Cain’s remarks then led to a detour into best practices for dealing with the SEC and the Justice Department when they’re both investigating your company for the same FCPA offense. In that circumstance, panelists said, engage with both agencies as openly as possible.
For example, when one agency asks for a certain pile of documents, provide it to both. When you plan to conduct a witness interview with one agency, alert the other and ask if it has any additional questions for the witness. What you don’t want is one agency to be more familiar with the case and its facts than the other agency, since that will delay any hope of a coordinated resolution.
Of course, it’s still possible that the Justice Department and the SEC might move at different speeds for their respective investigations, and compliance officers can’t tell one or the other to hurry up. In that case, Halou said, simply keep both agencies informed about your progress and key events with the other agency. (That can be especially useful in witness interviews, where you alert the other agency that a meeting is happening and it might send a functionary even just to hang out and take notes.)
One other excellent point about global FCPA investigations, raised by Bill White of law firm Allen & Overy: there’s a difference between cooperation, where multiple jurisdictions might share data, documentation, witness statements, and so forth; and coordination, where multiple jurisdictions agree to one global FCPA settlement. Compliance officers should appreciate the distinction.
Cooperation might be on the rise as more and more companies take anti-corruption enforcement more seriously; coordinated settlements might be more elusive, especially if the countries involved have larger political tensions. We haven’t seen much of that yet, since so far most countries enforcing anti-corruption have been U.S. allies — but that might change in the future, especially as China and Russia step up their supposed concerns about corruption.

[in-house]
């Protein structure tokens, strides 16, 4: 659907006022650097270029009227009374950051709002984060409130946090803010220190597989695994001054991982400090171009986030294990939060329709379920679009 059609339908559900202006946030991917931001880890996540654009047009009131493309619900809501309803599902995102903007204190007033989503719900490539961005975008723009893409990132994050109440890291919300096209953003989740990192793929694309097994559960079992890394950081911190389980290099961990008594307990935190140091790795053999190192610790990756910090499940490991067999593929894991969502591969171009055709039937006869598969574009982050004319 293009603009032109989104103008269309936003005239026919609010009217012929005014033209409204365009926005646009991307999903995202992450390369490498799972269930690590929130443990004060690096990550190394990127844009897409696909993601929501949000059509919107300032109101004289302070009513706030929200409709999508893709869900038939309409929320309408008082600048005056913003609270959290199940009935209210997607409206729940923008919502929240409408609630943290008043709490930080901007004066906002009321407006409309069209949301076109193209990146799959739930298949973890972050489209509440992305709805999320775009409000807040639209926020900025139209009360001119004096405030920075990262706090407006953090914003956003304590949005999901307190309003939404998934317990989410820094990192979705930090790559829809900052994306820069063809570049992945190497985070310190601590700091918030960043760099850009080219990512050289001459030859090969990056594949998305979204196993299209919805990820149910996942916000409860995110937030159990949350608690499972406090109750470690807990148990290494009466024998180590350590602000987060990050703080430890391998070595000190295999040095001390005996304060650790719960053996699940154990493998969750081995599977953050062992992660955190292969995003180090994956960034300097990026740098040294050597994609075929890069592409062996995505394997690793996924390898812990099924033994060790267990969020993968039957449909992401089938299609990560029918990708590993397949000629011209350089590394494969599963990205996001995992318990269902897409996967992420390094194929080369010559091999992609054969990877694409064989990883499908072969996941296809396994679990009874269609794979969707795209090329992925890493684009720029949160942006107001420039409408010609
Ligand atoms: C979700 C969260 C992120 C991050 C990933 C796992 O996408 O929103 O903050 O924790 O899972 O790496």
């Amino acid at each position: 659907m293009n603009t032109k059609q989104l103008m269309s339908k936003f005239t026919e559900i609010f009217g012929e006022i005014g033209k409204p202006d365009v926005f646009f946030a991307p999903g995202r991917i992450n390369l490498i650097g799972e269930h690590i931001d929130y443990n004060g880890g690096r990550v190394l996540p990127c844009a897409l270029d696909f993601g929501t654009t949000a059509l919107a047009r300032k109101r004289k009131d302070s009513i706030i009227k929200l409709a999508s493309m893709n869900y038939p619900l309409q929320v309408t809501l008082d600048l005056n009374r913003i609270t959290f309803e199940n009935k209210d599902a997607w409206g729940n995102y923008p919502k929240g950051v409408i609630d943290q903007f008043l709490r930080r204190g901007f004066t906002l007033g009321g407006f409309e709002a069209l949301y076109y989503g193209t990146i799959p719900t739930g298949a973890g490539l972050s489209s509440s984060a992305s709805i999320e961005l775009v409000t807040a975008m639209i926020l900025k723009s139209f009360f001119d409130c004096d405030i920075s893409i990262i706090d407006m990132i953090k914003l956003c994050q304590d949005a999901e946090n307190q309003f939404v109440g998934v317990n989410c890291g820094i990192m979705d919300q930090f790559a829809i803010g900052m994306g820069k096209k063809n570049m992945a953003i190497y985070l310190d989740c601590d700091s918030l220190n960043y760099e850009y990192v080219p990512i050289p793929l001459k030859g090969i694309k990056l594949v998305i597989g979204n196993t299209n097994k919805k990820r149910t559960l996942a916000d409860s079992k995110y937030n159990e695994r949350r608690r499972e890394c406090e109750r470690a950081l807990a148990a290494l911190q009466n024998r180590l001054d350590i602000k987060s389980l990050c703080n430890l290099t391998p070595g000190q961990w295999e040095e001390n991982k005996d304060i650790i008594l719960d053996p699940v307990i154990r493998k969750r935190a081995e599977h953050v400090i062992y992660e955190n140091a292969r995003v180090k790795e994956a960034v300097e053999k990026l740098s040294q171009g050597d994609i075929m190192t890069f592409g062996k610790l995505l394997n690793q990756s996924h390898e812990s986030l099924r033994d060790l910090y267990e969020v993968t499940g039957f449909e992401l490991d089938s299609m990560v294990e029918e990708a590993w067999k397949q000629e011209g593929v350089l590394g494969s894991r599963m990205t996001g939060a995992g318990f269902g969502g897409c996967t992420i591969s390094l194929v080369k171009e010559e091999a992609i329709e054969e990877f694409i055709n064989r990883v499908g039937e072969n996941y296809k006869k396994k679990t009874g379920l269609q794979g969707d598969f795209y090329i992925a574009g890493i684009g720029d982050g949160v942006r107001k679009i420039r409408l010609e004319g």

Prepping for Remediation Day
White also had words of advice for compliance officers preparing for that fateful Remediation Day in front of the SEC and other regulators. Foremost: start preparing early. Like, potentially months ahead, because that day of reckoning will come eventually.
Compliance officers should approach Remediation Day with the mindset that “we’re going to have this day coming at some point,” White said. “Let’s make sure we’ve actually built something that’s effective, and see where the holes and the gaps are.” Otherwise, the SEC enforcement staff will find those gaps for you, and then the conversation takes an awkward turn.
Indeed, one logical point to start thinking about Remediation Day might be when you conclude the internal FCPA investigation and know all the facts (and the root cause). That’s when a compliance officer can start to envision what SEC or Justice Department staffers might ask about. The answers you’d want to give to those questions — the “here’s why we know this won’t happen to us again” stuff — will probably bear a close resemblance to the compliance program improvements you’ll need to make.
Then you just go forth and implement those reforms. And remind defense counsel to sit in the back when you arrive at the SEC.